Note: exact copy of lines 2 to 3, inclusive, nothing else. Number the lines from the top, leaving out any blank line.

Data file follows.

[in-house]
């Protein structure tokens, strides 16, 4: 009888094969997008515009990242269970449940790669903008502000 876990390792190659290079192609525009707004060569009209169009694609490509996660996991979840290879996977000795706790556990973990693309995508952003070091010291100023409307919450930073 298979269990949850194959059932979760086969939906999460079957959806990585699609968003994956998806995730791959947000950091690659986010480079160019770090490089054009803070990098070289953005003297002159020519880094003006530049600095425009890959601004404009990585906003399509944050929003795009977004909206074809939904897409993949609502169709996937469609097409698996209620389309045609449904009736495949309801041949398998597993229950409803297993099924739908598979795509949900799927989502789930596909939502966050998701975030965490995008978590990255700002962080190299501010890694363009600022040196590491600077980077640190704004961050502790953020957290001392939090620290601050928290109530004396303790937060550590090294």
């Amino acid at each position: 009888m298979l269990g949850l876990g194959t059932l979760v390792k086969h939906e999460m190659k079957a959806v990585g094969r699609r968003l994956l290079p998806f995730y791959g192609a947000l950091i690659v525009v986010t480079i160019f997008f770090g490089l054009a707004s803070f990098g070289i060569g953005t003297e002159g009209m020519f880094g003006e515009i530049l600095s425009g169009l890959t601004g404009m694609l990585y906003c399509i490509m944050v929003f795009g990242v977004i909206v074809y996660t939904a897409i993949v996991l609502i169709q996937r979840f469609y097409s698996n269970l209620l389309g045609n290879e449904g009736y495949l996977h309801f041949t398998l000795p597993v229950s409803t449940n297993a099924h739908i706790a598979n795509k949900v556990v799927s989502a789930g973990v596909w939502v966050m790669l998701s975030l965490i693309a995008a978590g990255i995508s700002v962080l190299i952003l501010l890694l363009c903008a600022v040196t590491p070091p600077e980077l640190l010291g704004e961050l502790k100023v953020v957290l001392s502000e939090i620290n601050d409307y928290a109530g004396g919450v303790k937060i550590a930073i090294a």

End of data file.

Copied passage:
């Protein structure tokens, strides 16, 4: 009888094969997008515009990242269970449940790669903008502000 876990390792190659290079192609525009707004060569009209169009694609490509996660996991979840290879996977000795706790556990973990693309995508952003070091010291100023409307919450930073 298979269990949850194959059932979760086969939906999460079957959806990585699609968003994956998806995730791959947000950091690659986010480079160019770090490089054009803070990098070289953005003297002159020519880094003006530049600095425009890959601004404009990585906003399509944050929003795009977004909206074809939904897409993949609502169709996937469609097409698996209620389309045609449904009736495949309801041949398998597993229950409803297993099924739908598979795509949900799927989502789930596909939502966050998701975030965490995008978590990255700002962080190299501010890694363009600022040196590491600077980077640190704004961050502790953020957290001392939090620290601050928290109530004396303790937060550590090294």
């Amino acid at each position: 009888m298979l269990g949850l876990g194959t059932l979760v390792k086969h939906e999460m190659k079957a959806v990585g094969r699609r968003l994956l290079p998806f995730y791959g192609a947000l950091i690659v525009v986010t480079i160019f997008f770090g490089l054009a707004s803070f990098g070289i060569g953005t003297e002159g009209m020519f880094g003006e515009i530049l600095s425009g169009l890959t601004g404009m694609l990585y906003c399509i490509m944050v929003f795009g990242v977004i909206v074809y996660t939904a897409i993949v996991l609502i169709q996937r979840f469609y097409s698996n269970l209620l389309g045609n290879e449904g009736y495949l996977h309801f041949t398998l000795p597993v229950s409803t449940n297993a099924h739908i706790a598979n795509k949900v556990v799927s989502a789930g973990v596909w939502v966050m790669l998701s975030l965490i693309a995008a978590g990255i995508s700002v962080l190299i952003l501010l890694l363009c903008a600022v040196t590491p070091p600077e980077l640190l010291g704004e961050l502790k100023v953020v957290l001392s502000e939090i620290n601050d409307y928290a109530g004396g919450v303790k937060i550590a930073i090294a």